The struggle of ideas is far from over, and this is a good time to subject religion and all its claims to searching sceptical scrutiny. Those of us who do not believe now have more than enough reason to dispute the unwarranted prestige enjoyed by the many variations of orthodox Abrahamic theism (and other religious systems). We should challenge the special authority that is accorded, all too often, to pontiffs, priests, and presbyters. This is a good time for atheists, sceptics, and rationalists, for humanists, doubters, philosophical naturalists—whatever we call ourselves—to stand up openly and start debating. There's no time like now to voice our disbelief."


Introduction: Now More Important than Ever – Voices of Reason — Russell Blackford and Udo Schuklenk
Unbelievable! — Russell Blackford
My "Bye Bull" Story — Margaret Downey
How benevolent is God? – An argument from suffering to atheism — Nicholas Everitt
A Deal-breaker — Ophelia Benson
Why Am I a Nonbeliever? – I Wonder... — J. L. Schellenberg
Wicked or Dead? Reflections on the moral character and existential status of God — John Harris
Religious Belief and Self-Deception — Adèle Mercier
The Coming of Disbelief — J.J.C. Smart
What I Believe —Graham Oppy
Too Good to Be True, Too Obscure to Explain: The Cognitive Shortcomings of Belief in God — Thomas W. Clark
How to Think About God: Theism, Atheism, and Science — Michael Shermer
A Magician Looks at Religion — James Randi
Confessions of a Kindergarten Leper — Emma Tom
Beyond Disbelief — Philip Kitcher
An ambivalent nonbelief — Taner Edis
Why Not? — Sean M. Carroll
Godless Cosmology — Victor J. Stenger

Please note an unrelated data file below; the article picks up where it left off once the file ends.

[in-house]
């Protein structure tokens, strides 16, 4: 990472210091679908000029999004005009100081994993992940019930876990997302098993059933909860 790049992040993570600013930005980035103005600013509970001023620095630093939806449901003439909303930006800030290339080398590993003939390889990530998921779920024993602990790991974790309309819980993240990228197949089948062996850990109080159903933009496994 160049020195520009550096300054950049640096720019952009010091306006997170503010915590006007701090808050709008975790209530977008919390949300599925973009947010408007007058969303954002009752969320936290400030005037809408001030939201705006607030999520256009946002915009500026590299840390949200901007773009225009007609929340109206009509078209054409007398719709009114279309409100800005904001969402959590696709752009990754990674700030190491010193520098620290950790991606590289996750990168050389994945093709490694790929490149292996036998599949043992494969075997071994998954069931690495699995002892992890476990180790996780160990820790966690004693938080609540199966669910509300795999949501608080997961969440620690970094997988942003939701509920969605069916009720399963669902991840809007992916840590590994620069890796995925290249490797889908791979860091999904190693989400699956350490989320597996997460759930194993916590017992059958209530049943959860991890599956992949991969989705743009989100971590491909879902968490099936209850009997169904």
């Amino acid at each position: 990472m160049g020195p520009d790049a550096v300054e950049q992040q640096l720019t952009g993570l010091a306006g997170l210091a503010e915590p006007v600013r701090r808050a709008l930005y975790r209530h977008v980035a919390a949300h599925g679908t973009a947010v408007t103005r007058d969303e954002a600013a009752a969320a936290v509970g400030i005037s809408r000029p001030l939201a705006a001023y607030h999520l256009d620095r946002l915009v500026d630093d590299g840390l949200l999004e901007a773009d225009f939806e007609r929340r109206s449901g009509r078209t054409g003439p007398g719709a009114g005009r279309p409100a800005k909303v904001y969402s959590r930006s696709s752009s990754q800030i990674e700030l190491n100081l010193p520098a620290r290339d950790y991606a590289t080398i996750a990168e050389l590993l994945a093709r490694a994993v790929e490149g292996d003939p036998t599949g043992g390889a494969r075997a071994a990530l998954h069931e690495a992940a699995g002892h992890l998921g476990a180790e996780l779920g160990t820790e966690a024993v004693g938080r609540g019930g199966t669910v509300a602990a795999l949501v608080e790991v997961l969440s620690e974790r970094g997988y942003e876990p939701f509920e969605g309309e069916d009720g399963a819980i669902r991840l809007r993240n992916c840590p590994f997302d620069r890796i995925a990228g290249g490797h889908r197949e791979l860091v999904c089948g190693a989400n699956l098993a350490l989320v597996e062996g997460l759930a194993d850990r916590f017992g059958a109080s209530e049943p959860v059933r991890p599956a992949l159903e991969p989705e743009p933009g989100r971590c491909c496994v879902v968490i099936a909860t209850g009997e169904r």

Unanswered Prayers — Christine Overall
Beyond Faith and Opinion — Damien Broderick
Could it be pretty obvious there’s no God? — Stephen Law
Atheist, obviously — Julian Baggini
Why I am Not a Believer — A.C. Grayling
Evil and Me — Gregory Benford
Who’s Unhappy? — Lori Lipman Brown
Reasons to be Faithless — Sheila A.M. McLean
Three Stages of Disbelief — Julian Savulescu
Born Again, Briefly — Greg Egan
Cold Comfort — Ross Upshur
The Accidental Exorcist — Austin Dacey
Atheist Out of the Foxhole — Joe Haldeman
The Unconditional Love of Reality — Dale McGowan
Antinomies — Jack Dann
Giving up ghosts and gods — Susan Blackmore
Some thoughts on why I am an atheist — Tamas Pataki
No Gods, Please! — Laura Purdy
Welcome Me Back to the World of the Thinking — Kelly O'Connor
Kicking Religion Goodbye … — Peter Adegoke
On credenda — Miguel Kottow
"Not even start to ignore those questions!" A voice of disbelief in a different key — Frieder Otto Wolf
Imagine No Religion — Edgar Dahl
Humanism as Religion: An Indian Alternative — Sumitra Padmanabhan
Why I am NOT a theist — Prabir Ghosh
When the Hezbollah came to my school — Maryam Namazie
Evolutionary Noise, not Signal from Above — Athena Andreadis
Gods Inside — Michael R. Rose and John P. Phelan
Why Morality Doesn’t Need Religion — Peter Singer and Marc Hauser
Doctor Who and the Legacy of Rationalism — Sean Williams
My non-religious life: A journey from superstition to rationalism — Peter Tatchell
Helping People to Think Critically About Their Religious Beliefs — Michael Tooley
Human Self-Determination, Biomedical Progress, and God — Udo Schuklenk